Tiny turtles start their journey
TURTLE hatchlings have been fighting their way to the top of their nests and scrambling to the sea at the tip of Fraser Island.
The tiny loggerhead and green turtles started hatching around mid-January, with the nesting season starting in November.
So far this season, 11,500 eggs have been relocated by volunteers working with the Department of Environment and Resource Management.
The selective group of volunteers are members of the Lower Mary River Land and Catchment Care Group and have been trained by island rangers in the handling of turtles and their eggs.
The volunteers spend weeks in isolation at Sandy Cape and at about 3.30am every day of their two, three or four-week stays they go in search of nests.
When they find some they carefully pick up the eggs (there are about 80 to 100 in every clutch) and take them to a small rookery behind the sand dunes.
Each nest is marked by a white stake which in turn is marked with the date of the relocation and the number of eggs.
Once the eggs start hatching the turtles push their way to the surface and instinctively make their way to the sea.
The volunteers release them from the rookery and make sure they are not distracted by bright lights or eaten by predators such as dingoes.
“The little turtles just boil up over the sand and knock the peg over,” explained volunteer Dave Dean, who is currently at Sandy Cape with his wife, Ellen.
The couple arrived at Sandy Cape by QPWS vessel CH Thompson on January 20 as part of the State Government’s Sandy Cape Lighthouse Volunteer Program.
So far they have relocated 1500 loggerhead turtle eggs.
The relocation program does not involve green turtles because they are not considered endangered. The reasons for relocation are to protect the eggs from waves and swell, get them away from vehicles on the beaches and protect them from predators.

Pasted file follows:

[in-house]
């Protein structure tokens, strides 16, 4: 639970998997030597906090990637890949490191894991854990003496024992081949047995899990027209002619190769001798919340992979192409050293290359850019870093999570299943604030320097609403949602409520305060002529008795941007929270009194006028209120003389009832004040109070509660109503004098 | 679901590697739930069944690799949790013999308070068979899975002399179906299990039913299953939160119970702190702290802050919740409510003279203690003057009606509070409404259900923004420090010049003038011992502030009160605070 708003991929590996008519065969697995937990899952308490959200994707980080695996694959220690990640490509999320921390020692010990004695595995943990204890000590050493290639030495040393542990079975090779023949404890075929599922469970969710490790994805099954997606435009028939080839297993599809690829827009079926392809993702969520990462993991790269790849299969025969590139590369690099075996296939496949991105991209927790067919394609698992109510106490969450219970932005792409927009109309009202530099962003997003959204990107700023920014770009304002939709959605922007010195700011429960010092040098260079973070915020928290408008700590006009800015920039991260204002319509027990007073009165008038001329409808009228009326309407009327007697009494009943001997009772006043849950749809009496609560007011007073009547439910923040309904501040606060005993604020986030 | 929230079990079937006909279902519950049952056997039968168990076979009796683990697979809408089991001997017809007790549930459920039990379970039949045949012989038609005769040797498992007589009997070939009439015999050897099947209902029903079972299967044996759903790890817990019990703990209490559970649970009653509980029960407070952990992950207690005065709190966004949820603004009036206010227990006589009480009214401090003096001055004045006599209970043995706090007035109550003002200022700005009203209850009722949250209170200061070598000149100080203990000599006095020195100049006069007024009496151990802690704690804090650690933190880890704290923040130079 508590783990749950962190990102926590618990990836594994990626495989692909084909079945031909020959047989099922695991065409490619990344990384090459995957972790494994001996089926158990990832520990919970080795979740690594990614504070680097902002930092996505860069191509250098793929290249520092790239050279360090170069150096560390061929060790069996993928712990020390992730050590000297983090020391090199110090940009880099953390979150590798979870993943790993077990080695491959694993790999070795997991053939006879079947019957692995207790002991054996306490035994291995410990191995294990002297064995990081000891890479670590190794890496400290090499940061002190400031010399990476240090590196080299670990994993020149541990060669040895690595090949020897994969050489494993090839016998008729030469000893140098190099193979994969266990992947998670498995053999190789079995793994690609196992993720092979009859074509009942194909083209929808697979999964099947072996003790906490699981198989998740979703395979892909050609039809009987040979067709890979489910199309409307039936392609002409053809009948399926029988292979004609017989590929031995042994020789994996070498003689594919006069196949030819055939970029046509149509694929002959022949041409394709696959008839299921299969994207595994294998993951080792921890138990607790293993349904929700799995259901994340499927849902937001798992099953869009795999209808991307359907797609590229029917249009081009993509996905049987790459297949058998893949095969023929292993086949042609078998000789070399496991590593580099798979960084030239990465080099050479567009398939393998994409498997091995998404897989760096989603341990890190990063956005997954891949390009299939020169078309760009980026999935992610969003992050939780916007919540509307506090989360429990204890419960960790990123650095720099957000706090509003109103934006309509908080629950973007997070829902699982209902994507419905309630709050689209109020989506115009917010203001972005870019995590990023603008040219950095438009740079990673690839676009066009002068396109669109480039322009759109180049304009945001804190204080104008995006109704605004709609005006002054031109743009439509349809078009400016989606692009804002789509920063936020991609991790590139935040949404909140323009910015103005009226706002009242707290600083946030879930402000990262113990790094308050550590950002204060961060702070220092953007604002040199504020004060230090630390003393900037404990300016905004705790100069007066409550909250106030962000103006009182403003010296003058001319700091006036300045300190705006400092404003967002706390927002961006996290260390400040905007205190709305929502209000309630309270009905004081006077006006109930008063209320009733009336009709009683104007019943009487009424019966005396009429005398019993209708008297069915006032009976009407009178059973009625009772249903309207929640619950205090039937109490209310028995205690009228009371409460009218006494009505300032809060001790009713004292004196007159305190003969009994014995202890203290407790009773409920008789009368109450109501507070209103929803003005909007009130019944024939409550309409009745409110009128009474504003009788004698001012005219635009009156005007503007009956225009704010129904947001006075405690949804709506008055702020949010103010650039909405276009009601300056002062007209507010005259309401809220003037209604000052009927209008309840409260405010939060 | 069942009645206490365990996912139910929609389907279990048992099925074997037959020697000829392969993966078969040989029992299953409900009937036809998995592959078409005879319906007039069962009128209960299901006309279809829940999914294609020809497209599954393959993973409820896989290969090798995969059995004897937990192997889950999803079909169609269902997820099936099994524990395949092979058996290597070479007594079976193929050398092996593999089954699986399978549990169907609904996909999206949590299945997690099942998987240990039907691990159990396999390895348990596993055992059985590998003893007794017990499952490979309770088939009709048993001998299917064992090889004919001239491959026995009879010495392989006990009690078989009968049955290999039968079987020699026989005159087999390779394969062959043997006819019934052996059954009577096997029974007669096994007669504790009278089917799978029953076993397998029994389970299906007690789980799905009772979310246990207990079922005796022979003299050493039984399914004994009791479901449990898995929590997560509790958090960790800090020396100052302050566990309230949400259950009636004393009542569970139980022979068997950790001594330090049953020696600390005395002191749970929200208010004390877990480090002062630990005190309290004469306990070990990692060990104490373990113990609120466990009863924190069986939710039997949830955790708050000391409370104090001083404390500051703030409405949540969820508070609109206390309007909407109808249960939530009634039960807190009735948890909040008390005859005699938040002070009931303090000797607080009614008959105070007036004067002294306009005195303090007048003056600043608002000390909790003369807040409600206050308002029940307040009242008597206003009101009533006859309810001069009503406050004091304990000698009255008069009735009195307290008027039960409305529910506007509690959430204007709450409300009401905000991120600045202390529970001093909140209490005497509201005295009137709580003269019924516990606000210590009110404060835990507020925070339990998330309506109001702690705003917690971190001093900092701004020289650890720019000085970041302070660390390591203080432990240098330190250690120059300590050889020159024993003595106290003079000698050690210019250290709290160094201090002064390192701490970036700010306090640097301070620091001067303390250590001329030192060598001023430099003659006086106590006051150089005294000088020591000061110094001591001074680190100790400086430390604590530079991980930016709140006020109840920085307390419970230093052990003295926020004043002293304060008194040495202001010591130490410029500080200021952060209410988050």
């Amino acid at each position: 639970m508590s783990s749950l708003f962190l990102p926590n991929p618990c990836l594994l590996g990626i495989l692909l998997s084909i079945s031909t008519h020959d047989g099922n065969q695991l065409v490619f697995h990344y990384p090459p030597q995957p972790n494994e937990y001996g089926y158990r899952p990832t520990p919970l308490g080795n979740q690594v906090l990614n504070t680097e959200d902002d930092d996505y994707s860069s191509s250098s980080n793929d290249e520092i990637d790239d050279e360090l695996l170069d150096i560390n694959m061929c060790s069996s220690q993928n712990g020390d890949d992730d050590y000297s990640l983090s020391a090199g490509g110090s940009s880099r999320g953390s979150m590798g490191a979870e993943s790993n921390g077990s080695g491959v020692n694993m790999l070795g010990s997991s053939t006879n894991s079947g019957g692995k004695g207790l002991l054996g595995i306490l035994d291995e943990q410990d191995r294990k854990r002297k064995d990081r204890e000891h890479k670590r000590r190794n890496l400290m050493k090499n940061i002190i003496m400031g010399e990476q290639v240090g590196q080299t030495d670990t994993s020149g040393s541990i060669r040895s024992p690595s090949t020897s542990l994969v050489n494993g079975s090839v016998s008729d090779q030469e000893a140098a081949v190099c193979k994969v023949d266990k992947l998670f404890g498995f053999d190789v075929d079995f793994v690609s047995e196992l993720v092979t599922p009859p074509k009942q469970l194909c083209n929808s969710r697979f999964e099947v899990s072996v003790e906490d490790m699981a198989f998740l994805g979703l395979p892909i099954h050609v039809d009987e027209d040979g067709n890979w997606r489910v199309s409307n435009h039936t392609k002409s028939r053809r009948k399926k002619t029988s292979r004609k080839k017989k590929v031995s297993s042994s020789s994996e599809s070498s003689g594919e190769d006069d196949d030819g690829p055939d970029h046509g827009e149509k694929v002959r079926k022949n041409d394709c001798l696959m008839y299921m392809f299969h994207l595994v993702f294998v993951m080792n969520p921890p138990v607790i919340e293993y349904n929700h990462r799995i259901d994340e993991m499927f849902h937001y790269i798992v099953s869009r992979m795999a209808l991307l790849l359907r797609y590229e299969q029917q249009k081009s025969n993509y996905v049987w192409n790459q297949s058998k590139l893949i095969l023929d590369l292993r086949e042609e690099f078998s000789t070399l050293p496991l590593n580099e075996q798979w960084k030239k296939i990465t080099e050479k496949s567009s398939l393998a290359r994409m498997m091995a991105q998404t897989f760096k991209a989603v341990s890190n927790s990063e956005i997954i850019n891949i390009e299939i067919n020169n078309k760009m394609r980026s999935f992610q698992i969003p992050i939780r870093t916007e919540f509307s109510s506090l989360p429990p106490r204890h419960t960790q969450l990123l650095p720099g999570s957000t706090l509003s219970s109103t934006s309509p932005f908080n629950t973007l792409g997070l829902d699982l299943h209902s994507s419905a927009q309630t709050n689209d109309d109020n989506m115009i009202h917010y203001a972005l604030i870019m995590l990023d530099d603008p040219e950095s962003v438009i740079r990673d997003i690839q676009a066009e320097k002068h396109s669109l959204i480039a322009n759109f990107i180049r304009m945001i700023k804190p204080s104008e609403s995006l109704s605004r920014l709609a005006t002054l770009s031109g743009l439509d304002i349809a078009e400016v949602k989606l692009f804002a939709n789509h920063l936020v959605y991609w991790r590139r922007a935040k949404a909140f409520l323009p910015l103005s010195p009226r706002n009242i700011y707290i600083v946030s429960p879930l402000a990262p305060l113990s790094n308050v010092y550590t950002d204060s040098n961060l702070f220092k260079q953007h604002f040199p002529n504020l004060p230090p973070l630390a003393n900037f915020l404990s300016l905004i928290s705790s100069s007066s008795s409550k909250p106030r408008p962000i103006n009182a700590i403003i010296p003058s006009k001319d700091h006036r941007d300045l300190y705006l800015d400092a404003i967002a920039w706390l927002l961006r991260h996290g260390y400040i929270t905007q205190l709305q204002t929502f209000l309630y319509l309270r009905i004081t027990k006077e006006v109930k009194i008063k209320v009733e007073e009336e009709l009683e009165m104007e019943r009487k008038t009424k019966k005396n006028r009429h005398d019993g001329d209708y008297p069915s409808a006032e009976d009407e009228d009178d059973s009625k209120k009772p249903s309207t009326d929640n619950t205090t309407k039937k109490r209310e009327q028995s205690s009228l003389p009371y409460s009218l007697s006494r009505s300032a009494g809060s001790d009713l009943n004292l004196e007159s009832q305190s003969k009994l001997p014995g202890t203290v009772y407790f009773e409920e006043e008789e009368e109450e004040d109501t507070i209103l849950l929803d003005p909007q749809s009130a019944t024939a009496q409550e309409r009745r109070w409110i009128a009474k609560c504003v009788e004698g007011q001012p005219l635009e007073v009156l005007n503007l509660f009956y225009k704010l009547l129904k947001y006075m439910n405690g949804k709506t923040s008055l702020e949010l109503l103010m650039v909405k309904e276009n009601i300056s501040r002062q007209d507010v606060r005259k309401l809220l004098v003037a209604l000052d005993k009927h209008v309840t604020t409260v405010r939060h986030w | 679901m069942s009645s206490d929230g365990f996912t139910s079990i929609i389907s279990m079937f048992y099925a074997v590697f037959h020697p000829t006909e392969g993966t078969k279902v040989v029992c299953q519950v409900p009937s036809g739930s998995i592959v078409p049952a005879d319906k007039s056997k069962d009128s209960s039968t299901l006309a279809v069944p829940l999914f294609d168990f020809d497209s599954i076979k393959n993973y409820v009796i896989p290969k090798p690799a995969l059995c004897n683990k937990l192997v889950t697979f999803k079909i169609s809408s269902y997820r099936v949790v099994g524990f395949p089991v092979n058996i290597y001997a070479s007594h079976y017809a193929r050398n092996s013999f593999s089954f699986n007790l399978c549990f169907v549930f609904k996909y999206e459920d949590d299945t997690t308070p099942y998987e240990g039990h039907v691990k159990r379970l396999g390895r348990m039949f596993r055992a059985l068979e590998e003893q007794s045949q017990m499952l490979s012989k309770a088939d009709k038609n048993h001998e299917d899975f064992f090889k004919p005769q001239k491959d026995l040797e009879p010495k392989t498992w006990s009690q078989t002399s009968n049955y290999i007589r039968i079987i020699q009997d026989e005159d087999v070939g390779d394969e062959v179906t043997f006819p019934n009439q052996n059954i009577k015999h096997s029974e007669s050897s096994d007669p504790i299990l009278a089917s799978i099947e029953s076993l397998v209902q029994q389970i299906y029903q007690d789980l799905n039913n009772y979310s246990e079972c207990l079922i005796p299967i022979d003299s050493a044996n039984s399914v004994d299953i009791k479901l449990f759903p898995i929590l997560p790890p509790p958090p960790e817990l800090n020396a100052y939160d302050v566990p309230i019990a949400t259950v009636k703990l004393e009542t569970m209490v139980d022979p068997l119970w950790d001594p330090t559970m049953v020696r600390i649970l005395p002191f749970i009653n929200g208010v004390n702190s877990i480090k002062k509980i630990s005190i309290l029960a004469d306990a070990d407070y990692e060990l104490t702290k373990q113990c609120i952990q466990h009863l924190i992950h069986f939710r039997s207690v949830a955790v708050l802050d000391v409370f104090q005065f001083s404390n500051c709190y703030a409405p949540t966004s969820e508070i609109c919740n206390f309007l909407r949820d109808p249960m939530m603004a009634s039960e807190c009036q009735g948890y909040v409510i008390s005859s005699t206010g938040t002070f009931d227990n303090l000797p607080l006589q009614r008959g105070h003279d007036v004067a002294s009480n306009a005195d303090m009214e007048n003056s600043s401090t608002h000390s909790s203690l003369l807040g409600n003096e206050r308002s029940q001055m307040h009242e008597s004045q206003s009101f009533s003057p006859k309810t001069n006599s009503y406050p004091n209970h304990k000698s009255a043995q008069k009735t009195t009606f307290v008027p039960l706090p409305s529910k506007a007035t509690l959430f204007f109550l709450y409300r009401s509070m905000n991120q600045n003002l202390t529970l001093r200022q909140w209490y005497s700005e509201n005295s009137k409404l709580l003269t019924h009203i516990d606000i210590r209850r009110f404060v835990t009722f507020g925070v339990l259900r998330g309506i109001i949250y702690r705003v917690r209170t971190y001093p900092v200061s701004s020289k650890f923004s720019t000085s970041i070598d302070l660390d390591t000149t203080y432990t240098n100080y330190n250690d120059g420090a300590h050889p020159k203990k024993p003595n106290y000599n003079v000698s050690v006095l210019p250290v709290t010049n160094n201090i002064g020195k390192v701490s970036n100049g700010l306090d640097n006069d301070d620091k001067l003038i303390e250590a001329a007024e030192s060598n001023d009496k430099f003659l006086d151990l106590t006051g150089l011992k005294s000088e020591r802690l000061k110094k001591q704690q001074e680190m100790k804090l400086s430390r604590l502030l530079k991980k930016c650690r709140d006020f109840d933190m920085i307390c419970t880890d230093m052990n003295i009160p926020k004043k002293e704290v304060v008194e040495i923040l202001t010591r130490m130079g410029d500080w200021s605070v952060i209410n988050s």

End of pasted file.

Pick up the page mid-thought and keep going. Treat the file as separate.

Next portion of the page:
How long it takes for eggs to hatch varies from clutch to clutch and season to season, depending on whether the mother turtle has already laid that year and whether the clutch is in the shade or sun.
Nests in the sun will create a majority of female turtles and eggs will hatch more quickly compared to those in the shade, producing more males.
Mr Dean said on average eggs take about 62 days to hatch however there is currently a clutch in the shade at Sandy Cape that has not had a murmur for 72 days.
DERM Ranger Aub Strydom explained it was currently a marginal time for loggerhead nesting.
“We may get another eight or 10 nests to be moved. Green turtles may still come in to nest until late March-early April.
“Sandy Cape represents a small number of the total nesting in Queensland for green and loggerhead nesting. It’s a minor rookery but still important for these threatened species.
“The Sandy Cape volunteers play a key role in the turtle program and we’re grateful for their continuing support, efforts and enthusiasm.”
DERM chief scientist Col Limpus said Sandy Cape was also an important area for studying green turtle courtship and mating.
“It’s one of the few accessible courtship aggregations in eastern Australia. Our volunteers tag many of these turtles on their flippers.
“We find those tagged turtles nesting on nearby islands of the southern Great Barrier Reef such as Lady Elliott, Lady Musgrave and Heron Island.”
- QPWS carries out an annual two-week turtle census at Sandy Cape on Fraser Island, covering 44km of beach from Ngkala Rocks to Rooney Point
- The 2009-2010 turtle season is the 17th annual census with so far about 53 loggerhead turtles and about 18 green turtles nesting
- Loggerheads are listed as endangered while green turtles are vulnerable
- The loggerhead has continued a steady trend of increasing annual nesting numbers from three to four in the early 1990s to 53 this season
- The program of shifting loggerhead nests started on November 20 and will finish on February 20
Source: DERM and QPWS